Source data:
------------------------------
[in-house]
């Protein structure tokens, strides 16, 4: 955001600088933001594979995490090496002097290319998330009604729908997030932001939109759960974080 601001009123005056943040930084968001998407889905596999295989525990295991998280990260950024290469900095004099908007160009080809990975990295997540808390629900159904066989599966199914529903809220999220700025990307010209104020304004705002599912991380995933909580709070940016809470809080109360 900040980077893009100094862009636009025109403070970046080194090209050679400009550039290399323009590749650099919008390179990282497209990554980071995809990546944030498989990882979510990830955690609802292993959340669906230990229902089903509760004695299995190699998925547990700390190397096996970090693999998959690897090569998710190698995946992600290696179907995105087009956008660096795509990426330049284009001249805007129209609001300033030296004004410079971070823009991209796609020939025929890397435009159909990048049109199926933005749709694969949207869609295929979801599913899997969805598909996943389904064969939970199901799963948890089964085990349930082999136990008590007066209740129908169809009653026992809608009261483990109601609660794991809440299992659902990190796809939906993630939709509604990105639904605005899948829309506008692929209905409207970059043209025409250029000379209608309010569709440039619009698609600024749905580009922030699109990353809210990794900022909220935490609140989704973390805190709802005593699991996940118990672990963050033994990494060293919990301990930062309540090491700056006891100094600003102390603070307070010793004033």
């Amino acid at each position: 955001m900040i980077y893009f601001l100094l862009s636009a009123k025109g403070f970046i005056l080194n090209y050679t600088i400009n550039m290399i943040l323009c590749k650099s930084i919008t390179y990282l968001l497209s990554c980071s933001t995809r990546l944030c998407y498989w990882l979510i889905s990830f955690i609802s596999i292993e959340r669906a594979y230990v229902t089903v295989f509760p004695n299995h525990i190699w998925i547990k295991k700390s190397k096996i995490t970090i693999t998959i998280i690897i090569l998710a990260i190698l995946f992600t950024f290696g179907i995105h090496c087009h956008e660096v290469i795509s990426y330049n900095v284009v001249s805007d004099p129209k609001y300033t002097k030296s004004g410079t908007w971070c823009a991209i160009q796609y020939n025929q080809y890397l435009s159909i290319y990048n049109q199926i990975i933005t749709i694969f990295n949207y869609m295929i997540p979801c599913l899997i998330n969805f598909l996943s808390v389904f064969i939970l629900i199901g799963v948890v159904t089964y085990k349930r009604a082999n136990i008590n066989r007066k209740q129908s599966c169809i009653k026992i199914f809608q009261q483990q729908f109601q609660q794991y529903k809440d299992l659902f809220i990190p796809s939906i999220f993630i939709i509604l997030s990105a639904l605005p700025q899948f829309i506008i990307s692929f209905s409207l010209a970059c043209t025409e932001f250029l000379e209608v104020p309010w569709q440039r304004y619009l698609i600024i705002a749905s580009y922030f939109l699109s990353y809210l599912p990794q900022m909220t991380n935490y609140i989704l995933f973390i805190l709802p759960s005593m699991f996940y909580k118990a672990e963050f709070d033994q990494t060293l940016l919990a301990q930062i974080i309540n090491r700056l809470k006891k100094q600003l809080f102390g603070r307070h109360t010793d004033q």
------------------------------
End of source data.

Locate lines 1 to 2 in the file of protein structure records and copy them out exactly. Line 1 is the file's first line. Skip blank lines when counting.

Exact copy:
[in-house]
């Protein structure tokens, strides 16, 4: 955001600088933001594979995490090496002097290319998330009604729908997030932001939109759960974080 601001009123005056943040930084968001998407889905596999295989525990295991998280990260950024290469900095004099908007160009080809990975990295997540808390629900159904066989599966199914529903809220999220700025990307010209104020304004705002599912991380995933909580709070940016809470809080109360 900040980077893009100094862009636009025109403070970046080194090209050679400009550039290399323009590749650099919008390179990282497209990554980071995809990546944030498989990882979510990830955690609802292993959340669906230990229902089903509760004695299995190699998925547990700390190397096996970090693999998959690897090569998710190698995946992600290696179907995105087009956008660096795509990426330049284009001249805007129209609001300033030296004004410079971070823009991209796609020939025929890397435009159909990048049109199926933005749709694969949207869609295929979801599913899997969805598909996943389904064969939970199901799963948890089964085990349930082999136990008590007066209740129908169809009653026992809608009261483990109601609660794991809440299992659902990190796809939906993630939709509604990105639904605005899948829309506008692929209905409207970059043209025409250029000379209608309010569709440039619009698609600024749905580009922030699109990353809210990794900022909220935490609140989704973390805190709802005593699991996940118990672990963050033994990494060293919990301990930062309540090491700056006891100094600003102390603070307070010793004033």